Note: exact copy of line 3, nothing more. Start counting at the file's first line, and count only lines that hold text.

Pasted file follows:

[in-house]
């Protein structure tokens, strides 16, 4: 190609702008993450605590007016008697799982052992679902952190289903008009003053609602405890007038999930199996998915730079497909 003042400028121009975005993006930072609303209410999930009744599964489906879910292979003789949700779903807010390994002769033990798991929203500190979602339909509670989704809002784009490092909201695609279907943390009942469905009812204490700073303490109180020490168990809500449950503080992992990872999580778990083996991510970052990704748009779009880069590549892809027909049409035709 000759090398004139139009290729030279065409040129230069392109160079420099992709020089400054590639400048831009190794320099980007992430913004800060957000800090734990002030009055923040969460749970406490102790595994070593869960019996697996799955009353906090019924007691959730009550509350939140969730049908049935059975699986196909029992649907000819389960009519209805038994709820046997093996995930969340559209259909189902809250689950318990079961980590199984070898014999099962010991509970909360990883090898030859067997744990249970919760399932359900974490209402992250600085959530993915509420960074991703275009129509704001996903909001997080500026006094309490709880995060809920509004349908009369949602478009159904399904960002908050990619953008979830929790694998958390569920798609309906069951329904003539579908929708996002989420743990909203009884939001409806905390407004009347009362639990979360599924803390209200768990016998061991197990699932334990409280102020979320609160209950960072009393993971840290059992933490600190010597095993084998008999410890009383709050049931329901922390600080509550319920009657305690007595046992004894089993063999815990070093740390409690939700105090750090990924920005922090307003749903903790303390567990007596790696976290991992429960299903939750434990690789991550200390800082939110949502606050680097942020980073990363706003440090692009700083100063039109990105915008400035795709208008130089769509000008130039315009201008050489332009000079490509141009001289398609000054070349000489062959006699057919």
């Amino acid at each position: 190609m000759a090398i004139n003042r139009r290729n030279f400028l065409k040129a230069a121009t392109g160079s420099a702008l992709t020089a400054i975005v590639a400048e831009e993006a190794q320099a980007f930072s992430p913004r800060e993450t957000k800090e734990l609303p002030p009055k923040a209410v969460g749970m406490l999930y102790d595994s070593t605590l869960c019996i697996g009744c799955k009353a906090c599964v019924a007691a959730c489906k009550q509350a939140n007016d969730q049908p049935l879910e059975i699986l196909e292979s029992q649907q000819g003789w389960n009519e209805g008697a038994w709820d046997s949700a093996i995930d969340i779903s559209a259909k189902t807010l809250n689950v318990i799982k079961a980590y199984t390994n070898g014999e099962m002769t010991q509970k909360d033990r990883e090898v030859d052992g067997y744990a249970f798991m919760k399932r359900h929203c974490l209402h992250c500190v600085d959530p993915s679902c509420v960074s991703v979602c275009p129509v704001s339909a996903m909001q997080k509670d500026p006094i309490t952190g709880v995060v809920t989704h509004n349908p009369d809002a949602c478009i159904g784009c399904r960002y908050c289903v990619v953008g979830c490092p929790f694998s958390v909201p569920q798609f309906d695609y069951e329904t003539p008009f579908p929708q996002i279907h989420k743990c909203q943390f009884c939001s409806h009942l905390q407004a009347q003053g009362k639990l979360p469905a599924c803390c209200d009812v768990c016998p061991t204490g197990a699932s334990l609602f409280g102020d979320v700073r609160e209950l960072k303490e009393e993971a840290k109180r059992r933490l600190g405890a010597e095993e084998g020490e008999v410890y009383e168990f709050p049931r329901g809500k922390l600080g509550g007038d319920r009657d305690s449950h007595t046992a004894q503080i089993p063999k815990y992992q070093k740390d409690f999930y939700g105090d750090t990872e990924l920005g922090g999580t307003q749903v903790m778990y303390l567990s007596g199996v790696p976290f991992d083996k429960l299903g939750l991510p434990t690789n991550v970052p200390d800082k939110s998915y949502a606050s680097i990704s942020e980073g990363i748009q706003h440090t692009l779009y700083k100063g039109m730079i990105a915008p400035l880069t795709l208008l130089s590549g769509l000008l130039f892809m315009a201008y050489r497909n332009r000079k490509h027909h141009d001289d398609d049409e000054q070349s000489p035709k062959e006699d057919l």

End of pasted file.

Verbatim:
């Amino acid at each position: 190609m000759a090398i004139n003042r139009r290729n030279f400028l065409k040129a230069a121009t392109g160079s420099a702008l992709t020089a400054i975005v590639a400048e831009e993006a190794q320099a980007f930072s992430p913004r800060e993450t957000k800090e734990l609303p002030p009055k923040a209410v969460g749970m406490l999930y102790d595994s070593t605590l869960c019996i697996g009744c799955k009353a906090c599964v019924a007691a959730c489906k009550q509350a939140n007016d969730q049908p049935l879910e059975i699986l196909e292979s029992q649907q000819g003789w389960n009519e209805g008697a038994w709820d046997s949700a093996i995930d969340i779903s559209a259909k189902t807010l809250n689950v318990i799982k079961a980590y199984t390994n070898g014999e099962m002769t010991q509970k909360d033990r990883e090898v030859d052992g067997y744990a249970f798991m919760k399932r359900h929203c974490l209402h992250c500190v600085d959530p993915s679902c509420v960074s991703v979602c275009p129509v704001s339909a996903m909001q997080k509670d500026p006094i309490t952190g709880v995060v809920t989704h509004n349908p009369d809002a949602c478009i159904g784009c399904r960002y908050c289903v990619v953008g979830c490092p929790f694998s958390v909201p569920q798609f309906d695609y069951e329904t003539p008009f579908p929708q996002i279907h989420k743990c909203q943390f009884c939001s409806h009942l905390q407004a009347q003053g009362k639990l979360p469905a599924c803390c209200d009812v768990c016998p061991t204490g197990a699932s334990l609602f409280g102020d979320v700073r609160e209950l960072k303490e009393e993971a840290k109180r059992r933490l600190g405890a010597e095993e084998g020490e008999v410890y009383e168990f709050p049931r329901g809500k922390l600080g509550g007038d319920r009657d305690s449950h007595t046992a004894q503080i089993p063999k815990y992992q070093k740390d409690f999930y939700g105090d750090t990872e990924l920005g922090g999580t307003q749903v903790m778990y303390l567990s007596g199996v790696p976290f991992d083996k429960l299903g939750l991510p434990t690789n991550v970052p200390d800082k939110s998915y949502a606050s680097i990704s942020e980073g990363i748009q706003h440090t692009l779009y700083k100063g039109m730079i990105a915008p400035l880069t795709l208008l130089s590549g769509l000008l130039f892809m315009a201008y050489r497909n332009r000079k490509h027909h141009d001289d398609d049409e000054q070349s000489p035709k062959e006699d057919l």